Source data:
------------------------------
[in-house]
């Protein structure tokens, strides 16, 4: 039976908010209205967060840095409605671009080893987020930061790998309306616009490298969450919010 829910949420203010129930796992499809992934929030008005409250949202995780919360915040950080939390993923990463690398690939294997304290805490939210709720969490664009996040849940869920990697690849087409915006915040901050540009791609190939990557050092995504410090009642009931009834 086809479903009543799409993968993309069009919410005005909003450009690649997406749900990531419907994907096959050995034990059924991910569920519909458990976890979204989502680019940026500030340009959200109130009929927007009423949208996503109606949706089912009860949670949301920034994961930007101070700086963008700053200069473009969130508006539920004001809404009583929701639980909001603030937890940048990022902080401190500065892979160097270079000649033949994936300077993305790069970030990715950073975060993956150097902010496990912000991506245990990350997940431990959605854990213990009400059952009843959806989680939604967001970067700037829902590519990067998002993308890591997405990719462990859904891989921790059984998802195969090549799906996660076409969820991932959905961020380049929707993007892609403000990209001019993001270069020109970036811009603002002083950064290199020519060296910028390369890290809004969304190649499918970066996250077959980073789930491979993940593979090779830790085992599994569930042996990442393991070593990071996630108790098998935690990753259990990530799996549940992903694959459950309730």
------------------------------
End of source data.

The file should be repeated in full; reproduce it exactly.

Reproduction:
[in-house]
């Protein structure tokens, strides 16, 4: 039976908010209205967060840095409605671009080893987020930061790998309306616009490298969450919010 829910949420203010129930796992499809992934929030008005409250949202995780919360915040950080939390993923990463690398690939294997304290805490939210709720969490664009996040849940869920990697690849087409915006915040901050540009791609190939990557050092995504410090009642009931009834 086809479903009543799409993968993309069009919410005005909003450009690649997406749900990531419907994907096959050995034990059924991910569920519909458990976890979204989502680019940026500030340009959200109130009929927007009423949208996503109606949706089912009860949670949301920034994961930007101070700086963008700053200069473009969130508006539920004001809404009583929701639980909001603030937890940048990022902080401190500065892979160097270079000649033949994936300077993305790069970030990715950073975060993956150097902010496990912000991506245990990350997940431990959605854990213990009400059952009843959806989680939604967001970067700037829902590519990067998002993308890591997405990719462990859904891989921790059984998802195969090549799906996660076409969820991932959905961020380049929707993007892609403000990209001019993001270069020109970036811009603002002083950064290199020519060296910028390369890290809004969304190649499918970066996250077959980073789930491979993940593979090779830790085992599994569930042996990442393991070593990071996630108790098998935690990753259990990530799996549940992903694959459950309730």